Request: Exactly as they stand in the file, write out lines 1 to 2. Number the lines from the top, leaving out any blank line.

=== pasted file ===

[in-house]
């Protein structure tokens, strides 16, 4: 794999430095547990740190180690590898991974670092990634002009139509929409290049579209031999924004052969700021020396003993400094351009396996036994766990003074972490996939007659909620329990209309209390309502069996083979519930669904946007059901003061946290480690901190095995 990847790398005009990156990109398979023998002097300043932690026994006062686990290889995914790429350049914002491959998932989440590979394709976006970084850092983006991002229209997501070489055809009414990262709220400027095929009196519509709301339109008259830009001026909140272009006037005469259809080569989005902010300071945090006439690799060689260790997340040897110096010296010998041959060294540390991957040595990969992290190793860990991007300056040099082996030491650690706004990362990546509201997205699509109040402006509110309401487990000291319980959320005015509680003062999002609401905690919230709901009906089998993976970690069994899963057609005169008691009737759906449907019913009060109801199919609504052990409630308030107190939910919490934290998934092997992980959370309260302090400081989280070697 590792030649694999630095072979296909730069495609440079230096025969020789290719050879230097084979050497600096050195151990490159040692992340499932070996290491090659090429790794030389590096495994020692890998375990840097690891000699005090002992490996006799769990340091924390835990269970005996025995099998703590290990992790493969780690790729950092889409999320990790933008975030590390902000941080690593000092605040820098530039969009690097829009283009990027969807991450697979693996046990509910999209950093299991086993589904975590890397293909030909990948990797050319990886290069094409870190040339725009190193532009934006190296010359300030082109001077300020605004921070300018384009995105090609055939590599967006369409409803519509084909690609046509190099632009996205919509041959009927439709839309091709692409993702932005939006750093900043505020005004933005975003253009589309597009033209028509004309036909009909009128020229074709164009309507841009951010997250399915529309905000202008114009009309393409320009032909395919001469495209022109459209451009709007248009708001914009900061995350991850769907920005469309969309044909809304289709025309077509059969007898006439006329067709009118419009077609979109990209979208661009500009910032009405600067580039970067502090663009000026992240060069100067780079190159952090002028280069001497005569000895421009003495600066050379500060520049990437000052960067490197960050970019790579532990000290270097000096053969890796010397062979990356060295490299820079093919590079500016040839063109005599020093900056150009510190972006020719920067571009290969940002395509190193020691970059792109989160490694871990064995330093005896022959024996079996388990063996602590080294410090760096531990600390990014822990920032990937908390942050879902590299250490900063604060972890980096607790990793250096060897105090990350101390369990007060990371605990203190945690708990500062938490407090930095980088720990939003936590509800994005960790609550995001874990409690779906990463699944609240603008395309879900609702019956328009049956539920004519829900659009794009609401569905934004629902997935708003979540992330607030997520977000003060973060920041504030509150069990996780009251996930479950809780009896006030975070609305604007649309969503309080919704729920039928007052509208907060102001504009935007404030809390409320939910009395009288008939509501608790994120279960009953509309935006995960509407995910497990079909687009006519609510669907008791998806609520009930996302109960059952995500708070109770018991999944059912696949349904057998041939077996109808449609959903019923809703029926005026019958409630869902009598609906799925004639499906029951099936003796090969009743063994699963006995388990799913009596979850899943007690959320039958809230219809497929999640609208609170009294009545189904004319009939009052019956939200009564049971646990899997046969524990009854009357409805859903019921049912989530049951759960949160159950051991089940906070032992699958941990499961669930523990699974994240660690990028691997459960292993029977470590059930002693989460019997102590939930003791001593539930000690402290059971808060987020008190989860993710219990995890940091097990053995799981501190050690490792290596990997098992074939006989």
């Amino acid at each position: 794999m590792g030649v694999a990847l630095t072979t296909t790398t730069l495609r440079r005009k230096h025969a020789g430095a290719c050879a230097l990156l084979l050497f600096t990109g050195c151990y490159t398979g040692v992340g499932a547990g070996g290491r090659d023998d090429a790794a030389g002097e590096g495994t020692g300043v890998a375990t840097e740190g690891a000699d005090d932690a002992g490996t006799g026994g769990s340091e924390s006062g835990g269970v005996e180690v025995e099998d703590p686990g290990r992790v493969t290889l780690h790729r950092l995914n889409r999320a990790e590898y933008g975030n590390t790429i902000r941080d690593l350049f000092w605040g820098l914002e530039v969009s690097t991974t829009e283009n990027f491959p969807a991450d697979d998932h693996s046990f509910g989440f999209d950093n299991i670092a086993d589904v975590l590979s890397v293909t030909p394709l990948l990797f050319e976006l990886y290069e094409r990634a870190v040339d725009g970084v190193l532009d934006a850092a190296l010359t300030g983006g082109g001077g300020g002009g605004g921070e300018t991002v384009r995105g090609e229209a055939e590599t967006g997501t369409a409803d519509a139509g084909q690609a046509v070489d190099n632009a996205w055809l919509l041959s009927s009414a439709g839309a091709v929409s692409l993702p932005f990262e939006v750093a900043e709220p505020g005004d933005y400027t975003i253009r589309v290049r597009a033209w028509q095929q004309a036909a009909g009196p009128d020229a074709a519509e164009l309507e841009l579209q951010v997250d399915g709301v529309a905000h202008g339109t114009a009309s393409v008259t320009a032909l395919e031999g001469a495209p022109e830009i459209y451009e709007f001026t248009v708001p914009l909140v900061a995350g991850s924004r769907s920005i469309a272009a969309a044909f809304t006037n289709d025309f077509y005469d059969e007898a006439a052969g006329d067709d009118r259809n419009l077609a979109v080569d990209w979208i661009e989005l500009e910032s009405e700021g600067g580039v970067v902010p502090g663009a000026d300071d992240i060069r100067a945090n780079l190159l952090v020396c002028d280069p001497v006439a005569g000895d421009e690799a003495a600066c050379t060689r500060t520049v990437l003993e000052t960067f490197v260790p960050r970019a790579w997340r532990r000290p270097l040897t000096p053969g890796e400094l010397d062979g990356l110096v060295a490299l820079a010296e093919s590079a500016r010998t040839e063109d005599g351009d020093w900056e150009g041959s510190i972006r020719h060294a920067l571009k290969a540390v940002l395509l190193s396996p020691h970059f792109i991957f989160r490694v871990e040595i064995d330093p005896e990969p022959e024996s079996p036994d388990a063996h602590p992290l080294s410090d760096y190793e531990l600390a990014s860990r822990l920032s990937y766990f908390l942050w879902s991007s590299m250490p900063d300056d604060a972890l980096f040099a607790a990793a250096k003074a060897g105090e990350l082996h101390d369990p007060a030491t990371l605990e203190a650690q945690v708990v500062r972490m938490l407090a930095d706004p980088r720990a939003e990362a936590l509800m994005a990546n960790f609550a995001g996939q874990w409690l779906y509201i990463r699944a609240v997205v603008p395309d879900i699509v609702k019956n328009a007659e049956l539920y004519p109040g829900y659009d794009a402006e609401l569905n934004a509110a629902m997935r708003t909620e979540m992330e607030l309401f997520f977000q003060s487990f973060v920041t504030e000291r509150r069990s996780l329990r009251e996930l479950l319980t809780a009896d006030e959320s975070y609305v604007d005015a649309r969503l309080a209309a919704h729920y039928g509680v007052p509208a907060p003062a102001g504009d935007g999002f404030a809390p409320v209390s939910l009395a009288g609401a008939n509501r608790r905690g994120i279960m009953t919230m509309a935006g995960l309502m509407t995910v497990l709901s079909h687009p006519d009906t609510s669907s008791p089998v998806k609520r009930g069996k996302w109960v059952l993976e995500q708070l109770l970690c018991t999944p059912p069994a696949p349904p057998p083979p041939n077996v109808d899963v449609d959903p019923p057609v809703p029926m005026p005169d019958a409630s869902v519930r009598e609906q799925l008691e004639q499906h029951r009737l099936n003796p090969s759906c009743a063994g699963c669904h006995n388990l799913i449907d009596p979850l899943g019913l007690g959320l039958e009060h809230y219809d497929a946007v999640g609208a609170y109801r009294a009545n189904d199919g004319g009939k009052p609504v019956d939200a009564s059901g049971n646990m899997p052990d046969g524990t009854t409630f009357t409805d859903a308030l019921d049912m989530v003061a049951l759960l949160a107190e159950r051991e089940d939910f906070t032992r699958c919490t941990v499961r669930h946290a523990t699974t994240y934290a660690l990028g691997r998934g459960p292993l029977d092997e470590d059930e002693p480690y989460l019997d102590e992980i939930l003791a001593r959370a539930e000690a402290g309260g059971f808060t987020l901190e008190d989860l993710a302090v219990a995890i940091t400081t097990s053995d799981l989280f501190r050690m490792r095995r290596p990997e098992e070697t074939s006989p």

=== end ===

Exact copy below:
[in-house]
């Protein structure tokens, strides 16, 4: 794999430095547990740190180690590898991974670092990634002009139509929409290049579209031999924004052969700021020396003993400094351009396996036994766990003074972490996939007659909620329990209309209390309502069996083979519930669904946007059901003061946290480690901190095995 990847790398005009990156990109398979023998002097300043932690026994006062686990290889995914790429350049914002491959998932989440590979394709976006970084850092983006991002229209997501070489055809009414990262709220400027095929009196519509709301339109008259830009001026909140272009006037005469259809080569989005902010300071945090006439690799060689260790997340040897110096010296010998041959060294540390991957040595990969992290190793860990991007300056040099082996030491650690706004990362990546509201997205699509109040402006509110309401487990000291319980959320005015509680003062999002609401905690919230709901009906089998993976970690069994899963057609005169008691009737759906449907019913009060109801199919609504052990409630308030107190939910919490934290998934092997992980959370309260302090400081989280070697 590792030649694999630095072979296909730069495609440079230096025969020789290719050879230097084979050497600096050195151990490159040692992340499932070996290491090659090429790794030389590096495994020692890998375990840097690891000699005090002992490996006799769990340091924390835990269970005996025995099998703590290990992790493969780690790729950092889409999320990790933008975030590390902000941080690593000092605040820098530039969009690097829009283009990027969807991450697979693996046990509910999209950093299991086993589904975590890397293909030909990948990797050319990886290069094409870190040339725009190193532009934006190296010359300030082109001077300020605004921070300018384009995105090609055939590599967006369409409803519509084909690609046509190099632009996205919509041959009927439709839309091709692409993702932005939006750093900043505020005004933005975003253009589309597009033209028509004309036909009909009128020229074709164009309507841009951010997250399915529309905000202008114009009309393409320009032909395919001469495209022109459209451009709007248009708001914009900061995350991850769907920005469309969309044909809304289709025309077509059969007898006439006329067709009118419009077609979109990209979208661009500009910032009405600067580039970067502090663009000026992240060069100067780079190159952090002028280069001497005569000895421009003495600066050379500060520049990437000052960067490197960050970019790579532990000290270097000096053969890796010397062979990356060295490299820079093919590079500016040839063109005599020093900056150009510190972006020719920067571009290969940002395509190193020691970059792109989160490694871990064995330093005896022959024996079996388990063996602590080294410090760096531990600390990014822990920032990937908390942050879902590299250490900063604060972890980096607790990793250096060897105090990350101390369990007060990371605990203190945690708990500062938490407090930095980088720990939003936590509800994005960790609550995001874990409690779906990463699944609240603008395309879900609702019956328009049956539920004519829900659009794009609401569905934004629902997935708003979540992330607030997520977000003060973060920041504030509150069990996780009251996930479950809780009896006030975070609305604007649309969503309080919704729920039928007052509208907060102001504009935007404030809390409320939910009395009288008939509501608790994120279960009953509309935006995960509407995910497990079909687009006519609510669907008791998806609520009930996302109960059952995500708070109770018991999944059912696949349904057998041939077996109808449609959903019923809703029926005026019958409630869902009598609906799925004639499906029951099936003796090969009743063994699963006995388990799913009596979850899943007690959320039958809230219809497929999640609208609170009294009545189904004319009939009052019956939200009564049971646990899997046969524990009854009357409805859903019921049912989530049951759960949160159950051991089940906070032992699958941990499961669930523990699974994240660690990028691997459960292993029977470590059930002693989460019997102590939930003791001593539930000690402290059971808060987020008190989860993710219990995890940091097990053995799981501190050690490792290596990997098992074939006989």